Massachusetts to ban school bake sales


BOSTON, May 7 (UPI) -- Massachusetts lawmakers voted to ban bake sales at public schools in an effort to combat an obesity epidemic affecting about a third of the state's students.

Effective Aug. 1, no food other than school-provided meals will be allowed to be sold at schools, the Boston Herald reported Monday.


State officials are further looking to ban the sale of treats at after-school events, including banquets, door-to-door candy sales and football games.

The state Departments of Public Health and Education says the move is to battle obesity in children but parents say it will hurt fundraising for athletic equipment, band trips and other features of school life.

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"If you want to make a quick $250, you hold a bake sale," said Sandy Malec, vice president of the Horace Mann Elementary School parent-teacher organization.

Middleborough School Committeeman Brian Giovanoni said his school board will discuss the mandate Thursday.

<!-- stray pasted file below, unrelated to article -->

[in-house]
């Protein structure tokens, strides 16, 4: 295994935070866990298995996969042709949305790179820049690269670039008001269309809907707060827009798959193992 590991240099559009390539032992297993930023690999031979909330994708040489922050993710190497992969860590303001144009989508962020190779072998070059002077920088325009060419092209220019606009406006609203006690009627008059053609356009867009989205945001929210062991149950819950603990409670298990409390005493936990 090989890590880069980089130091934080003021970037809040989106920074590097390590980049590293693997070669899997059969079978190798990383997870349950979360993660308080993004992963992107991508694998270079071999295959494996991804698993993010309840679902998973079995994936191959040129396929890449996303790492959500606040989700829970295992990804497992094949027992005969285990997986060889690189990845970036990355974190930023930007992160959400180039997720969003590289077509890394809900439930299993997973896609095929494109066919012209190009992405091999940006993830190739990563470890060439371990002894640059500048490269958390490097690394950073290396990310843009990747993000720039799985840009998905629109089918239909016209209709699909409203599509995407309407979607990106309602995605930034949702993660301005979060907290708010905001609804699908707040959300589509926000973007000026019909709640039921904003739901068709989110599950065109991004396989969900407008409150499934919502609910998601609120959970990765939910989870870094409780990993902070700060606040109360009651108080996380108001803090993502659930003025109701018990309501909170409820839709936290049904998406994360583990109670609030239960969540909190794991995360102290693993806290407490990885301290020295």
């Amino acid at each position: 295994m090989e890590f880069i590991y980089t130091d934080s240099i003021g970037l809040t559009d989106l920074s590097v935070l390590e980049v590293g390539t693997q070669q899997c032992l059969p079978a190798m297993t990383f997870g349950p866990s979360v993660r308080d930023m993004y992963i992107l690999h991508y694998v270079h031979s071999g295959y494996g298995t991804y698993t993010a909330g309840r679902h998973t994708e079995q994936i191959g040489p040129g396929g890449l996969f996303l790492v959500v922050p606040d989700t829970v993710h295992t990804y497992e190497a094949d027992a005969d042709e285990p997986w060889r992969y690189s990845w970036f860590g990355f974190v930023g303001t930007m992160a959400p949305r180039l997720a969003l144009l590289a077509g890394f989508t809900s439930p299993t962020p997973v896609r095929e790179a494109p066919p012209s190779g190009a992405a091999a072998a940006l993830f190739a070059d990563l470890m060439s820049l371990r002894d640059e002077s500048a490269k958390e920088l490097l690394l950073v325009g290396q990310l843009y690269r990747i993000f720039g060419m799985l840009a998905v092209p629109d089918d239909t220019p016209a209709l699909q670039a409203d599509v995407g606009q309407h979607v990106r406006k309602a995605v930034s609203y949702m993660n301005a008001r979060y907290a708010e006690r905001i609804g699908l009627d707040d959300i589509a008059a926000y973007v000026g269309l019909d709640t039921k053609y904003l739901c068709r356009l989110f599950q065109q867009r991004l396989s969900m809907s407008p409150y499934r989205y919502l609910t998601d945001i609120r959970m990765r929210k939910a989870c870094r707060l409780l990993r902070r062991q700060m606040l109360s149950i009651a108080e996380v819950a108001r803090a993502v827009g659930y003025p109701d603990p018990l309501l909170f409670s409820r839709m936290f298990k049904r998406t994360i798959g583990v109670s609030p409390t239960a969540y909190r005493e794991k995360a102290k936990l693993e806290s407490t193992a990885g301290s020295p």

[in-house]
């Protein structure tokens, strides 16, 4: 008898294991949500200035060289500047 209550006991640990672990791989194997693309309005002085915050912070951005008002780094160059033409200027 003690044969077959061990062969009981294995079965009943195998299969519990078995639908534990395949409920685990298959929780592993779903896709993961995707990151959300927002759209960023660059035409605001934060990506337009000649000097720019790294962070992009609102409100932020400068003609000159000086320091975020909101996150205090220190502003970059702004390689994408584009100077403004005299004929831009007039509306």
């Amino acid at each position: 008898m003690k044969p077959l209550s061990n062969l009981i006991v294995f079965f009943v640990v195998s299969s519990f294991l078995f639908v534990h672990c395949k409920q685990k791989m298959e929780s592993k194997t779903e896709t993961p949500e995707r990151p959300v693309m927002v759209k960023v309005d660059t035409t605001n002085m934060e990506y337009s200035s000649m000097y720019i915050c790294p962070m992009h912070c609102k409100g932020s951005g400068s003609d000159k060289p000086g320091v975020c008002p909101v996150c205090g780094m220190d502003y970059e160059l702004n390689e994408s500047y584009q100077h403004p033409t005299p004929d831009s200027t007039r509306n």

"My concern is we're regulating what people can eat, and I have a problem with that. I respect the state for what they're trying to do, but I think they've gone off the deep end. I don't want someone telling me how to do my job as a parent. ... Is the commonwealth of Massachusetts saying our parents are bad parents?" he said.


"We're not trying to get into anyone's lunch box," Dr. Lauren Smith, the DPH's medical director, told the Herald. "We know that schools need those clubs and resources. We want them to be sure and have them, but to do them a different way. We have some incredibly innovative, talented folks in schools who are already doing some impressive things, who serve as incontrovertible evidence that, yes, you can do this, and be successful at it."

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